The Government contends that petitioner does not have standing to attack denial of the minister's exemption because he did not take an administrative appeal of his classification by the Local Board. But the Government quite properly does not claim this bars judicial review of the peacetime draft issue; for it is clear that whatever effect the exhaustion of administrative remedies doctrine may have on the classification issues, it is wholly inapplicable to the constitutional question.
In the first place, at the time of petitioner's classification in February 1962 the question of constitutionality of a peacetime draft was not ripe for review. Petitioner had not then been called for induction and for all that was then known might never be called. It was on July 28, 1965, with the announcement of the President that the strength of our armed forces in Viet Nam would be increased from 75,000 to 125,000 men and monthly draft calls enlarged from 17,000 to 35,000 that the Nation as a whole first probably realized that the Southeast Asian conflict would result in an extensive peacetime draft at home. See 1 Weekly Compilation of Presidential Documents 15 (1965). The impact of the announcement was felt by a rise in number of inductions from 103,328 in 1965 to 343,481 in 1966. See Director of Selective Service, 1966 Annual Report 25 (1967). Petitioner himself had already been "drafted" by that time; but nothing in the Universal Military Training and Service Act or in the regulations promulgated pursuant to it makes the Local Board's March 25, 1965, order to petitioner to report for instructions on civilian work appealable.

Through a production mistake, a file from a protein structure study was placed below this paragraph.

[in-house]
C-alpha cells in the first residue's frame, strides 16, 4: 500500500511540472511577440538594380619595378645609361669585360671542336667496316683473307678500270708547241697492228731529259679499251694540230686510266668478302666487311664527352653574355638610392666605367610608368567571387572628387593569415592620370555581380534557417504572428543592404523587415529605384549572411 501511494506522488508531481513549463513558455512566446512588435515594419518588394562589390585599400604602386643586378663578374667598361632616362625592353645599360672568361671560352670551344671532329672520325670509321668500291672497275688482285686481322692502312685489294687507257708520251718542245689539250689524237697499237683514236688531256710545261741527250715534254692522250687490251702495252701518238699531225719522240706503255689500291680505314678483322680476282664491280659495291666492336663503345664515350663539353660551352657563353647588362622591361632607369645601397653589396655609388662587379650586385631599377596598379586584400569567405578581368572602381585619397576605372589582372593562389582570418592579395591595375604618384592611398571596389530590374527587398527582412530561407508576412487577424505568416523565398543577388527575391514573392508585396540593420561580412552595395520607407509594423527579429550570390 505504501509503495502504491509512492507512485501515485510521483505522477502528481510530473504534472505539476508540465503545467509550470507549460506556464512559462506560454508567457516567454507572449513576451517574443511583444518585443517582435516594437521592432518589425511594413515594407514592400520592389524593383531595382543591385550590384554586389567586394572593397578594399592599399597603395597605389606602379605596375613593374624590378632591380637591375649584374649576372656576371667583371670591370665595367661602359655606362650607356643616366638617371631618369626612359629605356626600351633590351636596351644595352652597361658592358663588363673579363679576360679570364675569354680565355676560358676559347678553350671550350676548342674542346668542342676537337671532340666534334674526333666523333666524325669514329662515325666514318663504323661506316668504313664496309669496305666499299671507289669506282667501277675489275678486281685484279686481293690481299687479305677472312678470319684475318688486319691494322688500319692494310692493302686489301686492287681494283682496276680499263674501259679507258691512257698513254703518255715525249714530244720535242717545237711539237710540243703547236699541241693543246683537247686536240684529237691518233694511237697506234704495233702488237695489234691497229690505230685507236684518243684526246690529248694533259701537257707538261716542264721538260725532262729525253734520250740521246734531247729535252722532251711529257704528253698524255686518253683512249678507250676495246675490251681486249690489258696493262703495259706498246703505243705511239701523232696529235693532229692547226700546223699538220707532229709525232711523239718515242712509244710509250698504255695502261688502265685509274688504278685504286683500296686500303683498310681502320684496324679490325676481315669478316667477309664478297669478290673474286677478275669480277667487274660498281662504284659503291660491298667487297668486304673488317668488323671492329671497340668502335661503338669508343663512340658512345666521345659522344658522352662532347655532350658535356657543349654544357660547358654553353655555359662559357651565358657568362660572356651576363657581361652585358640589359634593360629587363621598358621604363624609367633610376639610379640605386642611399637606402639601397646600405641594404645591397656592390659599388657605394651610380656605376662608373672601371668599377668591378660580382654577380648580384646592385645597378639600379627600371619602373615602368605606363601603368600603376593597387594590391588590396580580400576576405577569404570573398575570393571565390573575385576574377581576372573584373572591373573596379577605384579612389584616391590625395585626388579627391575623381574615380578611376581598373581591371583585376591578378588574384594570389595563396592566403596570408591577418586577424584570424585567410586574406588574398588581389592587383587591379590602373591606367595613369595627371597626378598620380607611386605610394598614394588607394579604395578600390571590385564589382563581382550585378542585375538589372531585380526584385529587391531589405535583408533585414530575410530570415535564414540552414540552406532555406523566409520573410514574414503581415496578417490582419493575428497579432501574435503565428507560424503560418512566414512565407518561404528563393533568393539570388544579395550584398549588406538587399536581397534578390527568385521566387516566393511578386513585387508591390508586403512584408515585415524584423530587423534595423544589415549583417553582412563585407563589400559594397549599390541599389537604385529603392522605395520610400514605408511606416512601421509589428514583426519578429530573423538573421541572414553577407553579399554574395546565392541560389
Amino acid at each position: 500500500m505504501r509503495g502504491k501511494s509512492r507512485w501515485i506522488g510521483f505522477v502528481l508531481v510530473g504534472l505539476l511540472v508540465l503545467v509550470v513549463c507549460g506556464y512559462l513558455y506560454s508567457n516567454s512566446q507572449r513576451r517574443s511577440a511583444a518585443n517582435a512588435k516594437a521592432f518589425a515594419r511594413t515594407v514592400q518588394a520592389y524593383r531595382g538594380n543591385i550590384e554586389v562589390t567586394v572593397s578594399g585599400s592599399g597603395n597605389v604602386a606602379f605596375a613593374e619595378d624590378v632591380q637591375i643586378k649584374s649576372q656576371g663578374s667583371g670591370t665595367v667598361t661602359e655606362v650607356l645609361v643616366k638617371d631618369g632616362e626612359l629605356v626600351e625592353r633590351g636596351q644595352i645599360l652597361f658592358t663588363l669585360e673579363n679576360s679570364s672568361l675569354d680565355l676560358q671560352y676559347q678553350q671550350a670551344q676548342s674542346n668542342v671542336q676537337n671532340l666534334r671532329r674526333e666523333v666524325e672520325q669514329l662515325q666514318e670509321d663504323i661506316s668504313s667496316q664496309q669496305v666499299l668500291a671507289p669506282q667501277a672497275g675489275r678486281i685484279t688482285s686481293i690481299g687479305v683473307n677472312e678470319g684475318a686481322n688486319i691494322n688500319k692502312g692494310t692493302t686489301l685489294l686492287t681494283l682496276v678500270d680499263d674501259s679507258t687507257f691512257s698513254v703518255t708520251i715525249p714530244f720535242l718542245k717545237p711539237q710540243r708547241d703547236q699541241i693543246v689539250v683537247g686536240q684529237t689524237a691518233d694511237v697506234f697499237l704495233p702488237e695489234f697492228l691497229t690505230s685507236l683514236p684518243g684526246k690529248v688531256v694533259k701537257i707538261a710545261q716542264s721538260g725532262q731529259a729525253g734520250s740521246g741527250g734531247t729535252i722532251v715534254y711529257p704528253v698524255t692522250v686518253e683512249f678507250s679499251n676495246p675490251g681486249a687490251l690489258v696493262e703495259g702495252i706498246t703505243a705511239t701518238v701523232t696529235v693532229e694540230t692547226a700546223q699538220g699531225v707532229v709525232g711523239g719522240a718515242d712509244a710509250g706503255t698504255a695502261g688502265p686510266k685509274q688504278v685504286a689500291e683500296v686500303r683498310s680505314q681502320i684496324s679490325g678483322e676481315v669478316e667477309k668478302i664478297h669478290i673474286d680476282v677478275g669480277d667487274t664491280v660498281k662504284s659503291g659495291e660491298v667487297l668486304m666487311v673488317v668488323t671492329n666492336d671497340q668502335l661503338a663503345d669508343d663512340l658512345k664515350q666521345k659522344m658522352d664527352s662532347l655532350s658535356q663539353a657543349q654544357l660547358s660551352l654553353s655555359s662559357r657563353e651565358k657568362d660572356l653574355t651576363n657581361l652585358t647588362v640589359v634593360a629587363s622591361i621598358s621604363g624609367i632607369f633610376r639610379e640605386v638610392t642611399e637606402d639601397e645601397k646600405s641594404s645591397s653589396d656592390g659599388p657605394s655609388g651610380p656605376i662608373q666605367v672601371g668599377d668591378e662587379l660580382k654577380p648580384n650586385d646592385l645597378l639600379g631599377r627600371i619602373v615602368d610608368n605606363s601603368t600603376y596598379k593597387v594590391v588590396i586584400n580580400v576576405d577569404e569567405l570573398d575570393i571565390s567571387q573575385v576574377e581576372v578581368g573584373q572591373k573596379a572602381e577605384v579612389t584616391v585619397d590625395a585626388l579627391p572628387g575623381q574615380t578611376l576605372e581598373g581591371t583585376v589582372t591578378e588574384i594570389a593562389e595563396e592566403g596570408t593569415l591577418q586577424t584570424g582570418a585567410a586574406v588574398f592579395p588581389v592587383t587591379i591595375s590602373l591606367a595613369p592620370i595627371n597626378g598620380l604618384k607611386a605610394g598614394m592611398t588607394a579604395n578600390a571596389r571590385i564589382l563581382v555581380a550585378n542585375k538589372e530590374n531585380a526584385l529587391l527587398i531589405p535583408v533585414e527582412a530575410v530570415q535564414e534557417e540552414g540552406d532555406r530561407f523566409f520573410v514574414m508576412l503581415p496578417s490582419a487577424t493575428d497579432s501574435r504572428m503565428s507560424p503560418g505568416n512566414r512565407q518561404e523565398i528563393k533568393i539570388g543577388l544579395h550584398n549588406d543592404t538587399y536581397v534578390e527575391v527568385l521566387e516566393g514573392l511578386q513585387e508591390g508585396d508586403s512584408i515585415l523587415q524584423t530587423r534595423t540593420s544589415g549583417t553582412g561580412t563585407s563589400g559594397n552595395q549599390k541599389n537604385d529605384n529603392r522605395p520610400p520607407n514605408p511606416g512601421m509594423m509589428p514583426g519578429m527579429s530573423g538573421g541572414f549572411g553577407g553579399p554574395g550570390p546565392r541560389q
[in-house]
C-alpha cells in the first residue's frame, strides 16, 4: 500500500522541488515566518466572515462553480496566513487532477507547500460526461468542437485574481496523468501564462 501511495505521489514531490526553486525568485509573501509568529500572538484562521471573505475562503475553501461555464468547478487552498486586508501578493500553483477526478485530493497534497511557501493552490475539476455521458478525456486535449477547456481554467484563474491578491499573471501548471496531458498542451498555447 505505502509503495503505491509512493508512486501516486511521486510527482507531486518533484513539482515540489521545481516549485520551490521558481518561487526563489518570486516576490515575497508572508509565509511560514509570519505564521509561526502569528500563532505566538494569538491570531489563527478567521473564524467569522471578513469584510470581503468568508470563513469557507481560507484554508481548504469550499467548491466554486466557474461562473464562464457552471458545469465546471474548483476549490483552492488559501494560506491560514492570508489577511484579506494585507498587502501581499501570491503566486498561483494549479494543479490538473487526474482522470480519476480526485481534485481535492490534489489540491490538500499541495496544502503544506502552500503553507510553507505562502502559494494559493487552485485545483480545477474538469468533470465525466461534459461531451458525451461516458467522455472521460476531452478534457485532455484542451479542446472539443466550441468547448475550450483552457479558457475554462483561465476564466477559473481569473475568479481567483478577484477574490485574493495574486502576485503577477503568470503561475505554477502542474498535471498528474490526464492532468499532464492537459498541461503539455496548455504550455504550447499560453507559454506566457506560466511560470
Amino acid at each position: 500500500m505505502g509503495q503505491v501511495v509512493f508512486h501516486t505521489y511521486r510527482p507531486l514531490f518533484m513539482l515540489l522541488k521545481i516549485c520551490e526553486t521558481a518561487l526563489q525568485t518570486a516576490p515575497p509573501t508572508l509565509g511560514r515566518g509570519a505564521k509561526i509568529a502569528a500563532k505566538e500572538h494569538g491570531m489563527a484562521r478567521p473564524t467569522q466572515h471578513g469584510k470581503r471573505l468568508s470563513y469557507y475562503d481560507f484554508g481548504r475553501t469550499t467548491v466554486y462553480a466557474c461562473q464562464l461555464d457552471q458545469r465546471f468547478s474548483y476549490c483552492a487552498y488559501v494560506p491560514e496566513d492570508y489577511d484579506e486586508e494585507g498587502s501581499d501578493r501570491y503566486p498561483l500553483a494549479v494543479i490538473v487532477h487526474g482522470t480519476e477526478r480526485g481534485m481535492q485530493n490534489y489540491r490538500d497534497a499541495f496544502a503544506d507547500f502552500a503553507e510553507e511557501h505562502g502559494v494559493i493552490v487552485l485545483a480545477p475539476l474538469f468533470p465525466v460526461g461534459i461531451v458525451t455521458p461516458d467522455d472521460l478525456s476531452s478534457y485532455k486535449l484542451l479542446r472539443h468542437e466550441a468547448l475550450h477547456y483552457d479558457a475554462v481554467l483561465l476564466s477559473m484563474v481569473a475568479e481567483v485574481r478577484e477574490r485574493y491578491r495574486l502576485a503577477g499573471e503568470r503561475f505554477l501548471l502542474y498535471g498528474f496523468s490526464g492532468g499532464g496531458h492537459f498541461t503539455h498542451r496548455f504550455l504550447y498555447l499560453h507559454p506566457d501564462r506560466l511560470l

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Secondly, the Appeal Boards in the Selective Service System do not appear to have jurisdiction to pass on constitutional questions; nor may registrants appeal such questions to them. Under 32 CFR § 1626.2 (a) the registrant may appeal his "classification" and the Appeal Board "shall classify the registrant" (32 CFR § 1626.26 (a) ). The Appeal Board's jurisdiction is limited to review of decisions of the Local Boards (32 CFR § 1604.24), and nothing in the Act or Regulations indicates that Local Boards may pass on the constitutionality of a peacetime draft. It would be incongruous indeed to believe that Congress gave the Local Boards this power, since Congress itself specifically provided for a peacetime draft in § 4 (a) of the Act, which states in part: "The President is authorized, from time to time, whether or not a state of war exists, to select and induct into the Armed Forces of the United States for training and service ... such number of persons as may be required to provide and maintain the strength of the Armed Forces." (Emphasis added.)
Thirdly, even if petitioner's Appeal Board could have considered the constitutional question raised here, it seems clear that an appeal on such ground would have been a futile gesture (see Wolff v. Selective Service Local Board No. 16, 372 F.2d 817, 825 (C.A. 2d Cir.) ), since it would be equivalent to asking the Selective Service System severely to undercut its own authority and to overrule itself (see Public Utilities Commission of California v. United States, 355 U.S. 534, 539; 3 Davis, Administrative Law § 20.04 (1958) ). Accordingly, petitioner has standing to attack the peacetime draft.
The constitutional question presented is precisely the one tendered in Holmes v. United States, ante, p. 936. I have dissented from a denial of certiorari in that case. This petition should likewise be granted and the case put down for argument along with Holmes v. United States.